One of the Fruitlands' hyper-vegan beliefs was that manure was also off-limits (because horseshit belonged to the horses, I guess). As a result, all of their crops failed. Once the winter rolled in, adding an unbearable Boston cold to their already-craptastic lives (again, they bathed in and drank only cold water), Louisa May's mom called it quits and hauled ass to a rental farm, taking her kids with her. When she grew up, Alcott was determined get rich off her writing. And yeah, it's kind of hard to blame her.
Charlie Chaplin Was Dropped Into A Hellscape Of Orphanages And Child Labor
Born in London in the late 1800s to a (probable) former prostitute who was (definitely) slowly going insane with syphilis, legendary screen comedian Charlie Chaplin was pretty much screwed from the start. Both his mother Hannah and his father Charlie Sr. were actors, which already wasn't a great way to make a living back then. When Charlie was two years old, Papa Chaplin split, because he was an a*****e.
With no other means to provide for herself or her children, Hannah, Charlie, and his brother Sydney entered into the Lambeth Workhouse, a timeless institution of Old London where homeless and otherwise-destitute folks were exploited for factory labor. And because that wasn't grim enough, parents were also forcibly separated from their children, which hopefully I don't have to remind you is bad and/or evil.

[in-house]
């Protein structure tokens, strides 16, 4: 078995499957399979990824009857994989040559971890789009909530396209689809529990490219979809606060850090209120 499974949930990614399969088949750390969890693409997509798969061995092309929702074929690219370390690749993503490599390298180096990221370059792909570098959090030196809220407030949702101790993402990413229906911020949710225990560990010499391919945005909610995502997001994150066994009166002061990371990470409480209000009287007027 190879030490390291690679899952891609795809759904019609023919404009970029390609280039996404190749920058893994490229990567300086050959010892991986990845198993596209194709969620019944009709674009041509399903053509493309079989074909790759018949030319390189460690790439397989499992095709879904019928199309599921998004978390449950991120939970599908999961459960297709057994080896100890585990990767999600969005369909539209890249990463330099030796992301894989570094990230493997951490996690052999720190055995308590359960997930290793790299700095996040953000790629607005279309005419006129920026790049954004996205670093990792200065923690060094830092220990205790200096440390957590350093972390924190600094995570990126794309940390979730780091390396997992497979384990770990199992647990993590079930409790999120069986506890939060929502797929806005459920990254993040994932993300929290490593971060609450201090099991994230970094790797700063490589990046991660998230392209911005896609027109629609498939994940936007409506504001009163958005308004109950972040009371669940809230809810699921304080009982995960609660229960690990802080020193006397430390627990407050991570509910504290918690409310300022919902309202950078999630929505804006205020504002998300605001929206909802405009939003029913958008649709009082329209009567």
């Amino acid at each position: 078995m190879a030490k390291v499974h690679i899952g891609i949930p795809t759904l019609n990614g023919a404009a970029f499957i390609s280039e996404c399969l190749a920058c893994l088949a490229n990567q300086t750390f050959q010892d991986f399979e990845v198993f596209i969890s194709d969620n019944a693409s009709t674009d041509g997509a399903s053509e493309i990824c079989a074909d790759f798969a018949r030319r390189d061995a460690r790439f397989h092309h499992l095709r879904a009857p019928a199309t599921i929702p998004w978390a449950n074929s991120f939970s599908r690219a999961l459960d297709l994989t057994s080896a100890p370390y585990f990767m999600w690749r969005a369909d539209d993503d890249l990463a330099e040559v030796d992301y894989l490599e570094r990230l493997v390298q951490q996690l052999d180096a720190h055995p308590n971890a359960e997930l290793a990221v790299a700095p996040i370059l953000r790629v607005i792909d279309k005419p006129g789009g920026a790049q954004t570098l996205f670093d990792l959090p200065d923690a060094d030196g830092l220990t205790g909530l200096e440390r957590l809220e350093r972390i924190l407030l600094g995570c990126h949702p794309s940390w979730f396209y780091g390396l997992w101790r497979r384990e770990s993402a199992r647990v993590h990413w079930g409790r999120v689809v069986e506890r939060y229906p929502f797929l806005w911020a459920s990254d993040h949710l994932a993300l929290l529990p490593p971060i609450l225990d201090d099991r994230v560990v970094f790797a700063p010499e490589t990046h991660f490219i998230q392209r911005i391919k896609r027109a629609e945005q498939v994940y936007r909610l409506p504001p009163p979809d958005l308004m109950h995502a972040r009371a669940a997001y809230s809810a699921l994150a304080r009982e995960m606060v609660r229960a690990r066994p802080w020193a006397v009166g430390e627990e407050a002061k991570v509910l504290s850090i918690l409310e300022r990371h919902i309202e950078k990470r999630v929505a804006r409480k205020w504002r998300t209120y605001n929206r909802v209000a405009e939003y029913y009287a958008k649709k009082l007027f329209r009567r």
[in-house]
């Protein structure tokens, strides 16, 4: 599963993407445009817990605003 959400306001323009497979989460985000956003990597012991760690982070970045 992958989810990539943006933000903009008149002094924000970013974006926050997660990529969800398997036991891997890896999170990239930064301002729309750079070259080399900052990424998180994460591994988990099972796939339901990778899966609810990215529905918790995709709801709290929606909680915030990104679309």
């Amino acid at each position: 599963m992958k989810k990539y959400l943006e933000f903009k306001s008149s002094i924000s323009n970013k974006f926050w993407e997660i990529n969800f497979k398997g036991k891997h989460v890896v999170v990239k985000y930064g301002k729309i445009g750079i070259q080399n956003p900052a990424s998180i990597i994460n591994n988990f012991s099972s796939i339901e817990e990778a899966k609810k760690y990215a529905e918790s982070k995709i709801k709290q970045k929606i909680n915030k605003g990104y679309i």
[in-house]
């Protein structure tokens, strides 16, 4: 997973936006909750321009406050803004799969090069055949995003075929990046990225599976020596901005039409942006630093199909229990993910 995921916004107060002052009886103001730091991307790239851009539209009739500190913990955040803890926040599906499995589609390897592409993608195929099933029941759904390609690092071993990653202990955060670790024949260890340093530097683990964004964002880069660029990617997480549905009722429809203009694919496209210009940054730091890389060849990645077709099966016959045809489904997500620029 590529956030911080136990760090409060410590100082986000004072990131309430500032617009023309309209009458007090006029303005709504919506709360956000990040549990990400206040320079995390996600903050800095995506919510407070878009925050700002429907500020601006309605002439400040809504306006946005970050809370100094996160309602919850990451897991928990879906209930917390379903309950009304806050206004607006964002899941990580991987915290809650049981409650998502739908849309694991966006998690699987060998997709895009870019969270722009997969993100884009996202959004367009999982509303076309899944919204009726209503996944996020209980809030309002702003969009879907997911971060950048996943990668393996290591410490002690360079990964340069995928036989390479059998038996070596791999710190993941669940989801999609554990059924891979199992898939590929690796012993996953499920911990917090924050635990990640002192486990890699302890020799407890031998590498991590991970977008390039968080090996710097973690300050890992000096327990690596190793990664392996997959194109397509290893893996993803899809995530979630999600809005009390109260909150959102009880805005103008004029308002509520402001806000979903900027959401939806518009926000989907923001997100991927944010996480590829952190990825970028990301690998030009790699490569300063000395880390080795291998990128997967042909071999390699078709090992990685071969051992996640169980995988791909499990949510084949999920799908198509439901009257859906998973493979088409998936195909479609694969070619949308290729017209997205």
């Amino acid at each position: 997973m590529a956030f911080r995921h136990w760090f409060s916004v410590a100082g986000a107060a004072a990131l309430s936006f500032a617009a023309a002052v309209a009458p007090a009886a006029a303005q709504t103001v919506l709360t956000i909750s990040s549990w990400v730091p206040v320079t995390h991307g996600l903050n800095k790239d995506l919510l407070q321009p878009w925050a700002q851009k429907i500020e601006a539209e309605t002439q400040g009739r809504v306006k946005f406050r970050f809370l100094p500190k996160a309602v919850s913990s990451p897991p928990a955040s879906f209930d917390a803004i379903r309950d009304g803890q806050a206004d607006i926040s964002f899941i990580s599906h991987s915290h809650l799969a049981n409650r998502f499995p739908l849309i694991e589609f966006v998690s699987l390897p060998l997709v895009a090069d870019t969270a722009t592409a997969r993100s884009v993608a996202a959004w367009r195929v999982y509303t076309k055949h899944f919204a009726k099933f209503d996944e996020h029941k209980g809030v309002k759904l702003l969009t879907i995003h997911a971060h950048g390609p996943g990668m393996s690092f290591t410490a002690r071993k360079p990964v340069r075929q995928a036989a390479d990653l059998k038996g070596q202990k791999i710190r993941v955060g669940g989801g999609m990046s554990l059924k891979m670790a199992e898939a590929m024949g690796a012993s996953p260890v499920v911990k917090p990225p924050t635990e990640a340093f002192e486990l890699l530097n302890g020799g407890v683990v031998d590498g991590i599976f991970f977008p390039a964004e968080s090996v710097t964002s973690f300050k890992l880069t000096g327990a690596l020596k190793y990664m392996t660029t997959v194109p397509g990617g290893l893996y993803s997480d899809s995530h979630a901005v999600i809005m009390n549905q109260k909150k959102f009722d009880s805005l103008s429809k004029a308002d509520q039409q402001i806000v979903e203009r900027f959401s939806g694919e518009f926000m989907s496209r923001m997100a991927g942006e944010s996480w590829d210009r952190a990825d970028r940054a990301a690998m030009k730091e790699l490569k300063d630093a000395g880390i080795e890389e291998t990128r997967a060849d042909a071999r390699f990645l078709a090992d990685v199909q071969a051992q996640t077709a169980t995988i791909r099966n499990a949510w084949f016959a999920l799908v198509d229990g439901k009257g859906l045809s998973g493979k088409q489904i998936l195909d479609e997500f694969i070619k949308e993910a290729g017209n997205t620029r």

But wait, things get worse! Soon enough, Hannah was committed to an asylum for the aforementioned syphilitic insanity, and Charlie and Sydney were sent to an 1800s London orphanage, which is exactly as horrible as you're picturing. A seven-year-old Charlie was viciously caned, caught ringworm from the terrifically unsanitary conditions, had his head shaved, and was placed in solitary confinement.
At some point, Charlie and Sydney were sent back to the workhouse, which, let's be real, was a lateral move. Eventually his mother was released, the family was reunited, and they all ended up living on the street. For reasons of mental illness and whatever Sydney's excuse was, the onus of earning a living fell on young Charlie, and he took whatever jobs he could to support his family.
There were a litany of said jobs, by the way, because it's hard for a homeless elementary-schooler to hold down a career. In the span of a few years, Charlie was able to add clog dancer, newsboy, printer, toymaker, and the alarmingly vague "doctor's boy" to his resume, among other things, before finally, at the wizened age of 12, getting his first big break as an actor. He started making Hollywood movies at age 25, and then lived happily ever after! Well, until he was banned from the U.S. on suspicion of being a communist.
Eirik Gumeny is the author of the Exponential Apocalypse series. Find him on Twitter. Or don't. He's not your mom.